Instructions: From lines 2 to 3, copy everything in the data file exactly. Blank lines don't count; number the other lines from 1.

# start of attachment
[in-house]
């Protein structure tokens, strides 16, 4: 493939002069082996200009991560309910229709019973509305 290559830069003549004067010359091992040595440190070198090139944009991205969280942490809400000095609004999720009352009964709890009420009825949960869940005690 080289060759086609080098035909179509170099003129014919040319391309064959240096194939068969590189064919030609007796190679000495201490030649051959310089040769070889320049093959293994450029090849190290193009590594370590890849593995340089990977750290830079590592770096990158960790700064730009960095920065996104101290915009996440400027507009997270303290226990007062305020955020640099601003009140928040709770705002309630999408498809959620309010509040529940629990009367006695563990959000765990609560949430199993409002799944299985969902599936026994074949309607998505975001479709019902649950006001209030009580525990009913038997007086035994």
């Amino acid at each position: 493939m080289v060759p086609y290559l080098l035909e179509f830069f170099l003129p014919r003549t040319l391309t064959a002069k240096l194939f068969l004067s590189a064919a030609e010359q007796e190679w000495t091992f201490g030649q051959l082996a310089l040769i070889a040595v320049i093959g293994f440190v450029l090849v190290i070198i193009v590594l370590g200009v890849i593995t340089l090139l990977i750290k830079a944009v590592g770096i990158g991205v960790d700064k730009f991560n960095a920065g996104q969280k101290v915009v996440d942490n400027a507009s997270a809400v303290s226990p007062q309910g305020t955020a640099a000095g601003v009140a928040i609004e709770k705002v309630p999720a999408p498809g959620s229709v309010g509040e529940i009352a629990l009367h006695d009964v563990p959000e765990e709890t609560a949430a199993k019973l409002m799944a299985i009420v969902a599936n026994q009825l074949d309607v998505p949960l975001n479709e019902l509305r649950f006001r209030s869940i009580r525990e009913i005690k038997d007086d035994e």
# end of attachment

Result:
């Protein structure tokens, strides 16, 4: 493939002069082996200009991560309910229709019973509305 290559830069003549004067010359091992040595440190070198090139944009991205969280942490809400000095609004999720009352009964709890009420009825949960869940005690 080289060759086609080098035909179509170099003129014919040319391309064959240096194939068969590189064919030609007796190679000495201490030649051959310089040769070889320049093959293994450029090849190290193009590594370590890849593995340089990977750290830079590592770096990158960790700064730009960095920065996104101290915009996440400027507009997270303290226990007062305020955020640099601003009140928040709770705002309630999408498809959620309010509040529940629990009367006695563990959000765990609560949430199993409002799944299985969902599936026994074949309607998505975001479709019902649950006001209030009580525990009913038997007086035994």
């Amino acid at each position: 493939m080289v060759p086609y290559l080098l035909e179509f830069f170099l003129p014919r003549t040319l391309t064959a002069k240096l194939f068969l004067s590189a064919a030609e010359q007796e190679w000495t091992f201490g030649q051959l082996a310089l040769i070889a040595v320049i093959g293994f440190v450029l090849v190290i070198i193009v590594l370590g200009v890849i593995t340089l090139l990977i750290k830079a944009v590592g770096i990158g991205v960790d700064k730009f991560n960095a920065g996104q969280k101290v915009v996440d942490n400027a507009s997270a809400v303290s226990p007062q309910g305020t955020a640099a000095g601003v009140a928040i609004e709770k705002v309630p999720a999408p498809g959620s229709v309010g509040e529940i009352a629990l009367h006695d009964v563990p959000e765990e709890t609560a949430a199993k019973l409002m799944a299985i009420v969902a599936n026994q009825l074949d309607v998505p949960l975001n479709e019902l509305r649950f006001r209030s869940i009580r525990e009913i005690k038997d007086d035994e």